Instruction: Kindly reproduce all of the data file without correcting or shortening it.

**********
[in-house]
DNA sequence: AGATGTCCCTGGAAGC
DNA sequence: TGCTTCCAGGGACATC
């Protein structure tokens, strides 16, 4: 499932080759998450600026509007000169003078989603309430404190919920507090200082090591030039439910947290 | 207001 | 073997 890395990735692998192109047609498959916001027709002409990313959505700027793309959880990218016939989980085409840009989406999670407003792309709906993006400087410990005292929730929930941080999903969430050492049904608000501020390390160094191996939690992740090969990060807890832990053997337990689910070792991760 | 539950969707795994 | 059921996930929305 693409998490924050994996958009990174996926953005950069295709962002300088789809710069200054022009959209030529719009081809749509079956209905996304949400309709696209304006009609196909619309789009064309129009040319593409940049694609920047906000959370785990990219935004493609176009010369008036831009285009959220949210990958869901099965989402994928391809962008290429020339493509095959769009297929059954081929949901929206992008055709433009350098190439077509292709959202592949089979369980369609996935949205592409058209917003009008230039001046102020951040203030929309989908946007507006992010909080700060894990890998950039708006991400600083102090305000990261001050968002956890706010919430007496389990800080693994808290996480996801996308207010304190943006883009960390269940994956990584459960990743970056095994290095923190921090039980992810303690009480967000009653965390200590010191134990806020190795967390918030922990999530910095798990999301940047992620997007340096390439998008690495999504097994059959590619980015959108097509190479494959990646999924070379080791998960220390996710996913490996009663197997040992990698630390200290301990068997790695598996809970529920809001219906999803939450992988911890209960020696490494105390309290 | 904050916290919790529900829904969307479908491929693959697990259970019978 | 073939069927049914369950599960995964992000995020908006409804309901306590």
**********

[in-house]
DNA sequence: AGATGTCCCTGGAAGC
DNA sequence: TGCTTCCAGGGACATC
């Protein structure tokens, strides 16, 4: 499932080759998450600026509007000169003078989603309430404190919920507090200082090591030039439910947290 | 207001 | 073997 890395990735692998192109047609498959916001027709002409990313959505700027793309959880990218016939989980085409840009989406999670407003792309709906993006400087410990005292929730929930941080999903969430050492049904608000501020390390160094191996939690992740090969990060807890832990053997337990689910070792991760 | 539950969707795994 | 059921996930929305 693409998490924050994996958009990174996926953005950069295709962002300088789809710069200054022009959209030529719009081809749509079956209905996304949400309709696209304006009609196909619309789009064309129009040319593409940049694609920047906000959370785990990219935004493609176009010369008036831009285009959220949210990958869901099965989402994928391809962008290429020339493509095959769009297929059954081929949901929206992008055709433009350098190439077509292709959202592949089979369980369609996935949205592409058209917003009008230039001046102020951040203030929309989908946007507006992010909080700060894990890998950039708006991400600083102090305000990261001050968002956890706010919430007496389990800080693994808290996480996801996308207010304190943006883009960390269940994956990584459960990743970056095994290095923190921090039980992810303690009480967000009653965390200590010191134990806020190795967390918030922990999530910095798990999301940047992620997007340096390439998008690495999504097994059959590619980015959108097509190479494959990646999924070379080791998960220390996710996913490996009663197997040992990698630390200290301990068997790695598996809970529920809001219906999803939450992988911890209960020696490494105390309290 | 904050916290919790529900829904969307479908491929693959697990259970019978 | 073939069927049914369950599960995964992000995020908006409804309901306590």